12. The system of claim 11, wherein a luminous efficacy of the photonic crystal LED is greater than approximately 125 lumens per watt.
13. The system of claim 12, wherein the upper and lower thresholds are selected based at least in part on the luminous efficacy of the photonic crystal LED.
14. A method comprising:
emitting a wavelength of light from an emitter into a patient, wherein the light is generated by a photonic crystal light emitting diode (LED) or a conventional LED;
detecting the light from the patient and generating a signal proportional to an intensity of the light using a detector;
determining if the emitter generating the wavelength of light is the photonic crystal LED or the conventional LED;
determining whether an excess current is being driven through the emitter; and
adjusting a current driving the emitter to a first level if the emitter is the photonic crystal LED or to a second level if the emitter is the conventional LED, wherein adjusting the current driving the emitter is based at least in part on whether excess current is being driven through the emitter and on a signal-to-noise ratio of the signal generated by the detector.
15. The method of claim 14, comprising comparing a threshold and the signal-to-noise ratio of the signal generated by the detector using a monitor operatively coupled to the emitter and the detector.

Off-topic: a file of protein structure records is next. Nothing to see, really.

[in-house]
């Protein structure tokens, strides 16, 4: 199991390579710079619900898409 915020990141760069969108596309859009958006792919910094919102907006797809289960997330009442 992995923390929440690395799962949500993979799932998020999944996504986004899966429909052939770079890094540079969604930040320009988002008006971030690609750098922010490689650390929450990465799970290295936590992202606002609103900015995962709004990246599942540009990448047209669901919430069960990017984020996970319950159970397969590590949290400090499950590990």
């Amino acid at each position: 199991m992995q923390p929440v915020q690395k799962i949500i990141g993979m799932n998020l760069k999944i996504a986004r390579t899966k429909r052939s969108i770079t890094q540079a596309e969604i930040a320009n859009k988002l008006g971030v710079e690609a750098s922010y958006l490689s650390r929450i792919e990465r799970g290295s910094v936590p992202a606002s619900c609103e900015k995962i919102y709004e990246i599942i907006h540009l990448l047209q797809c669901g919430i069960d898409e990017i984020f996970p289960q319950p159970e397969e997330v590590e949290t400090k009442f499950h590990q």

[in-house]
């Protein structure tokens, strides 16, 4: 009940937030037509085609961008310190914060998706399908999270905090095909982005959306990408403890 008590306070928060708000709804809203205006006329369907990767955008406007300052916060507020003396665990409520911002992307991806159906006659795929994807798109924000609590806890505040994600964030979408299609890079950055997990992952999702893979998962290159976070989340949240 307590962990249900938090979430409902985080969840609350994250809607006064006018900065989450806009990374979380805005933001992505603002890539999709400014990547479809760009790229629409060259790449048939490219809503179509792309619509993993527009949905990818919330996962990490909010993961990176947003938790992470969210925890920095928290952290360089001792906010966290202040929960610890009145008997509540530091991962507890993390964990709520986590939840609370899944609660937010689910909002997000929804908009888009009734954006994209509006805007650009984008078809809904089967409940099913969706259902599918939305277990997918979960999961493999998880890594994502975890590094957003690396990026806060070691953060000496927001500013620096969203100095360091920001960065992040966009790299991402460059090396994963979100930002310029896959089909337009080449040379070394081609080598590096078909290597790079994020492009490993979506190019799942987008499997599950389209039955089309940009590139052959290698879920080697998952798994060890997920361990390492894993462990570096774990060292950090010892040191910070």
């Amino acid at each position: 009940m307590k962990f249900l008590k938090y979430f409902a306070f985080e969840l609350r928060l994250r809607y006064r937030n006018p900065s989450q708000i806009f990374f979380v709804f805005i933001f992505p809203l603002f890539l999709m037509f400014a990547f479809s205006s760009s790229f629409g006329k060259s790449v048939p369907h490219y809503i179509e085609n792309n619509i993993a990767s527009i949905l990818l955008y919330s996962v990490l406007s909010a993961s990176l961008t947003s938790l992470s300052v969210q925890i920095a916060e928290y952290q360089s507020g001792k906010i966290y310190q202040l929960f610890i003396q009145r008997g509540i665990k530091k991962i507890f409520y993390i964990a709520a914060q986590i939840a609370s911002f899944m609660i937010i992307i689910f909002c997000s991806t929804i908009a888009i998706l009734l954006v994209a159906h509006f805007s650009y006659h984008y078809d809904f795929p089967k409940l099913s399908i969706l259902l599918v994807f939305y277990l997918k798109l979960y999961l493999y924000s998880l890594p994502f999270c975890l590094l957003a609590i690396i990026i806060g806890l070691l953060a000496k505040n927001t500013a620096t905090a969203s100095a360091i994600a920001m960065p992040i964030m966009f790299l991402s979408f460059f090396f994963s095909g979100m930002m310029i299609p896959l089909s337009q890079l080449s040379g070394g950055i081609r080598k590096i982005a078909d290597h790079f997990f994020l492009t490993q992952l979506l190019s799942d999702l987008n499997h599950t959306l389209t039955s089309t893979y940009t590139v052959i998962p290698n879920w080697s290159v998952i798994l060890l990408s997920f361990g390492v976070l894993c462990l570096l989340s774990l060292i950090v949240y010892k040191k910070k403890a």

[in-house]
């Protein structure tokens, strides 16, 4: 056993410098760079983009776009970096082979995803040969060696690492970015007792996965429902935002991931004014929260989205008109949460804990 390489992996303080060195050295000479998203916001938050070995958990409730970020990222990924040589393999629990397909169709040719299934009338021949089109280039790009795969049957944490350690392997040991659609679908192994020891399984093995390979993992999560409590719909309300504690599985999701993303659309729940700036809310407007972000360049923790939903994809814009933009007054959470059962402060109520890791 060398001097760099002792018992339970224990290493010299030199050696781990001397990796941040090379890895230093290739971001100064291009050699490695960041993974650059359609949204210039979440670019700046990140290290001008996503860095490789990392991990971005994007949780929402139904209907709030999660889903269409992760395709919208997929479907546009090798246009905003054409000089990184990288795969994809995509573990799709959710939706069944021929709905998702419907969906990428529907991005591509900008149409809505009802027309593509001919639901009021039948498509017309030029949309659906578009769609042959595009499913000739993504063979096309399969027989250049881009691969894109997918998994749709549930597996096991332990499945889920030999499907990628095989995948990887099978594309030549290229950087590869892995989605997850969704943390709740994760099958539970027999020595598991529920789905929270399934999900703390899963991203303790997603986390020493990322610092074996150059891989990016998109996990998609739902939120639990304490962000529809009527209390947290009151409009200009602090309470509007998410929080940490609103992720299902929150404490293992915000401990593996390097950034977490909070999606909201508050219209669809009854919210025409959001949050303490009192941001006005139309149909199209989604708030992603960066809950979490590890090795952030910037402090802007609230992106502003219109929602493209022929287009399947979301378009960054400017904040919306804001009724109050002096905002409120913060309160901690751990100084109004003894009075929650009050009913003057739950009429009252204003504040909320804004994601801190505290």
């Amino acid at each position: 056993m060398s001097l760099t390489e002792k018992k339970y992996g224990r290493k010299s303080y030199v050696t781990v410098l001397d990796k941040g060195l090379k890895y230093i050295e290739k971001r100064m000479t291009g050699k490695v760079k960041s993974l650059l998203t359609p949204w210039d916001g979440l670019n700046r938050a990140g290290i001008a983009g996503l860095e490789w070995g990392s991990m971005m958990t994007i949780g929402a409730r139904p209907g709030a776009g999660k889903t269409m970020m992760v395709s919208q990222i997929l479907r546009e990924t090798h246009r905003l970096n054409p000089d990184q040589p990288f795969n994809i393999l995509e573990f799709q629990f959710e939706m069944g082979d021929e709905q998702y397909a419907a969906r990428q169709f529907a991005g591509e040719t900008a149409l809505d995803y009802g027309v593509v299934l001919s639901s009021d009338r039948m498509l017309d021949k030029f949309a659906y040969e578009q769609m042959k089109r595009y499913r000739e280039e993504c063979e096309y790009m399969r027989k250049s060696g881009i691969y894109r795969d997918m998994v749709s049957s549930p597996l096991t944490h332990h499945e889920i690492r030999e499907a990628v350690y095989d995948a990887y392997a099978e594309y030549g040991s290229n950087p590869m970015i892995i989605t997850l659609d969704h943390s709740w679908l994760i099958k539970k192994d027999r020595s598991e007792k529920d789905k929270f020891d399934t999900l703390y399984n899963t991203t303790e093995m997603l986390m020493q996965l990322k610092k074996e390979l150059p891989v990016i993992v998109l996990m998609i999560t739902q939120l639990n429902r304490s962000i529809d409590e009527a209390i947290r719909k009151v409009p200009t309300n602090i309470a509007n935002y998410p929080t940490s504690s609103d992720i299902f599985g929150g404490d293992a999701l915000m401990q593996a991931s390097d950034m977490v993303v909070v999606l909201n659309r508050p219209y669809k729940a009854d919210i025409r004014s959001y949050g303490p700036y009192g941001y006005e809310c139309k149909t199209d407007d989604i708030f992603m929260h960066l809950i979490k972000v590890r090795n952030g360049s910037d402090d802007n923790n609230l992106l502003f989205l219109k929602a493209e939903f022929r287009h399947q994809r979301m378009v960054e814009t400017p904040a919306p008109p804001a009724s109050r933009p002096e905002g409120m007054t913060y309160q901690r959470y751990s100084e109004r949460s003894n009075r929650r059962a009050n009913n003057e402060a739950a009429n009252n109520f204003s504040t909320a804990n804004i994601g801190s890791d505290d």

16. The method of claim 15, comprising adjusting the current driving the emitter if the signal-to-noise ratio of the signal generated by the detector is greater than an upper threshold, and adjusting the current driving the emitter if the signal-to-noise ratio of the signal generated by the detector is less than a lower threshold.
17. The method of claim 16, comprising selecting the upper and lower thresholds based at least in part on a performance characteristic of the photonic crystal LED.
18. The method of claim 16, comprising decreasing the current driving the emitter if the signal-to-noise ratio of the signal generated by the detector is greater than the upper threshold.
19. The method of claim 16, comprising increasing the current driving the emitter is the signal-to-noise ratio of the signal generated by the detector is less than the lower threshold.
20. The method of claim 14, wherein the light is scattered from a tissue of the patient or the light is transmitted through the tissue of the patient.